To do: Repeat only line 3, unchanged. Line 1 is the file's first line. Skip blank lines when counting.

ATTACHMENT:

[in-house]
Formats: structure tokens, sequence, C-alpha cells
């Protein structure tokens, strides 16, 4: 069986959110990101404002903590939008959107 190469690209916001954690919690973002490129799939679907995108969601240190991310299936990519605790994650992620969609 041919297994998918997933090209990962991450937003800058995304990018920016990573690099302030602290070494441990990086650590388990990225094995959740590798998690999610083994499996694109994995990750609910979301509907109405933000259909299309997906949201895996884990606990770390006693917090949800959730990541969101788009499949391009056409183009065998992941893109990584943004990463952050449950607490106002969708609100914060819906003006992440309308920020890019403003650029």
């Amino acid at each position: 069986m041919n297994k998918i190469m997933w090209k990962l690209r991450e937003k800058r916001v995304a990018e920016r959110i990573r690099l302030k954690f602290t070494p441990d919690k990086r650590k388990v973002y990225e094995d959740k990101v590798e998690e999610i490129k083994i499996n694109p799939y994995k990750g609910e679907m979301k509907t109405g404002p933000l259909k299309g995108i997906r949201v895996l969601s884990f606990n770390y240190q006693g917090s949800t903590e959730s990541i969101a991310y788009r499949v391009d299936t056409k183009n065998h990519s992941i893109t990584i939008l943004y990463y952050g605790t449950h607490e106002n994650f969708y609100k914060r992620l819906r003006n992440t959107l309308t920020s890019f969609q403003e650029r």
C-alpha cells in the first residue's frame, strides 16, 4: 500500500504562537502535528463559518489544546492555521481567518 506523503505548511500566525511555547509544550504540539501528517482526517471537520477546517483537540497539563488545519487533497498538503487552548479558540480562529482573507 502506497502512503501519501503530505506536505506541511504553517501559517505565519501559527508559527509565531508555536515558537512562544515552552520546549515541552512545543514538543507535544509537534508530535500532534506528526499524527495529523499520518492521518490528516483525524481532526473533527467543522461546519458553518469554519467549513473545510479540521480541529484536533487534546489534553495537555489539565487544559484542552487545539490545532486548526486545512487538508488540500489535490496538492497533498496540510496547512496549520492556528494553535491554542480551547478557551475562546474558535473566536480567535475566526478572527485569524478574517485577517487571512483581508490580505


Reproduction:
């Protein structure tokens, strides 16, 4: 069986959110990101404002903590939008959107 190469690209916001954690919690973002490129799939679907995108969601240190991310299936990519605790994650992620969609 041919297994998918997933090209990962991450937003800058995304990018920016990573690099302030602290070494441990990086650590388990990225094995959740590798998690999610083994499996694109994995990750609910979301509907109405933000259909299309997906949201895996884990606990770390006693917090949800959730990541969101788009499949391009056409183009065998992941893109990584943004990463952050449950607490106002969708609100914060819906003006992440309308920020890019403003650029």